post #12 of 16
What did you say the boot flex was?
post #13 of 16
Thread Starter 

Oh, ok. Well I'm not tall and skinny. Maybe I won't get the sharp shinbone problem!

 

I think the boot flex is 80.

post #14 of 16

Boot issues can be very hard to diagnose.  Often its a simple fix, like making sure that NOTHING is tucked into your boot.  The only thing that should be inside any part of your boot is your foot and a well fitting sock.  

 

Sometimes its not so simple.  I don't know anything about the shop that sold you your boots, so I'm curious about the process they used to find you the right boot.  Did you pick one off the wall that looked good, or did the boot fitter select a few that he thought would best fit your anatomy?  Did they measure your foot, or did you simply tell them your shoe size?

 

You might want to consider a custom orthodic.  If you have flat feet, or high arches, or any other abnormal foot structure, your foot won't be supported well by the thin little wafer in the bottom of that boot.  A good orthodic will make sure your foot is properly supported. If it is not, there could be tension where it shouldn't be and it will pull on muscles when they should be relaxed.  It can also lead to various other foot issues.  

 

It is possible that your muscles are burning because they aren't strong enough, but typically this isn't the case.  You are using the same muscles to stand in ski boots as you do to stand in sneakers.  If you don't have problems normally, you shouldn't expect to have problems skiing.  

 

My reccomendation is to get to a GOOD boot fitter.  They can make an orthodic if necessary, and they can modify your boot to better accommodate your foot and ankle, and make sure that your boots aren't throwing off your stance and alignment.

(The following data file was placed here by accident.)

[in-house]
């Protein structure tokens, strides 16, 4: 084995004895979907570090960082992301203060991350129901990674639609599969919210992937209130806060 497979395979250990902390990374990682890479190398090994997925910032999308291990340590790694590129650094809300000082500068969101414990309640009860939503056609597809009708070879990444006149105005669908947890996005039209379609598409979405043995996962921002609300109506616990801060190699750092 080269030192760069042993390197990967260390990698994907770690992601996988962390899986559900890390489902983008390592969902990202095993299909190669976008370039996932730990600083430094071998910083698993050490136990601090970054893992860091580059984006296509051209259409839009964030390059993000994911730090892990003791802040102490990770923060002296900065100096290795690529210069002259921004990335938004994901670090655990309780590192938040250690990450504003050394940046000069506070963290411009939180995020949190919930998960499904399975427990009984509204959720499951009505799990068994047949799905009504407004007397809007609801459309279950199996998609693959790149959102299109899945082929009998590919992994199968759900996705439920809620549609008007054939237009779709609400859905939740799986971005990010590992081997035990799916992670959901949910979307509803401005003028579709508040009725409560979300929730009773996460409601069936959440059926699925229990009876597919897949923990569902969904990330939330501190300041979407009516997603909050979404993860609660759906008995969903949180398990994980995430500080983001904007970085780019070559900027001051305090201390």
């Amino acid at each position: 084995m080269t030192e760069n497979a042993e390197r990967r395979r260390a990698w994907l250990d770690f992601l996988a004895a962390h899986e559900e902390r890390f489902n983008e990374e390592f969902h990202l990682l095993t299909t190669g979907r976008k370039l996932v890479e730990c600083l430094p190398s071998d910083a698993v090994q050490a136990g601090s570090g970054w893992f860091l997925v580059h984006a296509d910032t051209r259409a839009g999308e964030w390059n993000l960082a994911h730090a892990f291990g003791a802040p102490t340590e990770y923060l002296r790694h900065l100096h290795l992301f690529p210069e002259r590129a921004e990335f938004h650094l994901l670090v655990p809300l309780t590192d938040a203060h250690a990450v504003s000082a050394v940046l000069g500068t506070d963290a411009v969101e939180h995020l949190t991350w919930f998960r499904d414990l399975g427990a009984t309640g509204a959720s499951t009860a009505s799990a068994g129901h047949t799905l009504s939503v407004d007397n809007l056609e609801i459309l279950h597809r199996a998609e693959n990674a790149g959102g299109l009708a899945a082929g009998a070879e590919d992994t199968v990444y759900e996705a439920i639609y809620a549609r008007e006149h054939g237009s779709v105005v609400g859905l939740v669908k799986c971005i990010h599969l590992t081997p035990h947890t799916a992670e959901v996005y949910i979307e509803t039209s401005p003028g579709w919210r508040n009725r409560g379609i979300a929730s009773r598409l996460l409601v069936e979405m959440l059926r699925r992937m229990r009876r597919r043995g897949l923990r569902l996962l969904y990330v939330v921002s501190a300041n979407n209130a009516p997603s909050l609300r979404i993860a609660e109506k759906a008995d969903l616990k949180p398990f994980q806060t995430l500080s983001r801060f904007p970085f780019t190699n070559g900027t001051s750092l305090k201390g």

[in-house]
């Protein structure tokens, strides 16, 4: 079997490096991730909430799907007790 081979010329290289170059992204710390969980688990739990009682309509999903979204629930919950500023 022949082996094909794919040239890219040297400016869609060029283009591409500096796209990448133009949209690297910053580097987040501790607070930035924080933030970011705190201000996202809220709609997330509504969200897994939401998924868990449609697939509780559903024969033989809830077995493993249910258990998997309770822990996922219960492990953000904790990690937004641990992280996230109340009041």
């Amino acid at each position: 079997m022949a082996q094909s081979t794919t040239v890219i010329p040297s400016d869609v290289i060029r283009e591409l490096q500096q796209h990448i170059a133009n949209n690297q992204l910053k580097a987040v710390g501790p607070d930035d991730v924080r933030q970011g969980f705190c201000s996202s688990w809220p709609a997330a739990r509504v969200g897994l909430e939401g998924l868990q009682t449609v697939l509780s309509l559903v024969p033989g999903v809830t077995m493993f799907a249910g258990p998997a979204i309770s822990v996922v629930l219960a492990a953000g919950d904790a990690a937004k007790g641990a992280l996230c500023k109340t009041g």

post #15 of 16

Shin bang is a very real and painful thing and much will depend on the brand of the boot and as well as the padding, how, depending on the shape of your leg the boot conforms to you.  Each boot is a bit different though the usual complaints are in the toe box (toe bang that leaves you with black infected toe nails) or heel lift that is critical and perhaps the most important part of how the boot will affect your skiing.  It's like a steering linkage in the drive line of your car, any flop or loose area and the "Porsche" is all over the track.

 

Going to a professional boot fiitter is probably the answer.  But they may not be able to make adjustments to the boots you bought.  Often they have used boots that may be better so be open to that since they get folks like myself in there who after years of pain (run over as a kid), I'd trade my first born to ski pain free.  Greg Hoffman did more than that, kept my boots and the adjustment left me pain free and the balance was outstanding.  I was a new me after 40+ years on skis.

 

This has to be said.  There is also a chance that you are skiing more and I noted your comment that you have been risking some black runs.  This also tells me that you are probably sitting back (a natural reaction when you fear steeper terrain.  Is the pain more intense if you are staying on the easier greens that are well groomed.  Crud and moguls are tough on all of us because the sudden braking effect in junk snow will pitch you forward of course.  Now, keep in mind that in a boot that fits very well and is snug there isn't the room for the movement and crash bang.

 

Martial Arts and skiing?  Yeah, there is something in common and be it knuckles or any other contact surface we "harden" by developing callouses or in the case of shins, (not to the extreme like Thai boxing) you eventually, through contact will deaden the nerves.

 

My shins would hurt like the blazes for the first week or two back in the boots after a lazy summer.  Once I realized it, and I don't expect you to do this, I would start to spend time kicking the heavy bag with my shins a few weeks before the season started.  Instructors don't aside from usually having a good fit, have any magic aside from having deadened most of the tender spots.

 

One of my initial thoughts would be to get your doc to prescribe a thin Lidoderm patch but that would probably just bunch, tear and blister being a bigger problem.

post #16 of 16

@newbster, have you seen this article?

 

http://www.epicski.com/a/boot-fitting-which-boot-will-work-for-me

 

So, you are in a 80 flex boot.....great, but that tells us next to nothing unfortunately. What boot is it exactly? Did EVO properly fit the boot or did you self-fit it?

You very well could be in the wrong boot or size of boot for you and your expanding skill set.


Edited by GorgeSkier - 2/23/14 at 5:42pm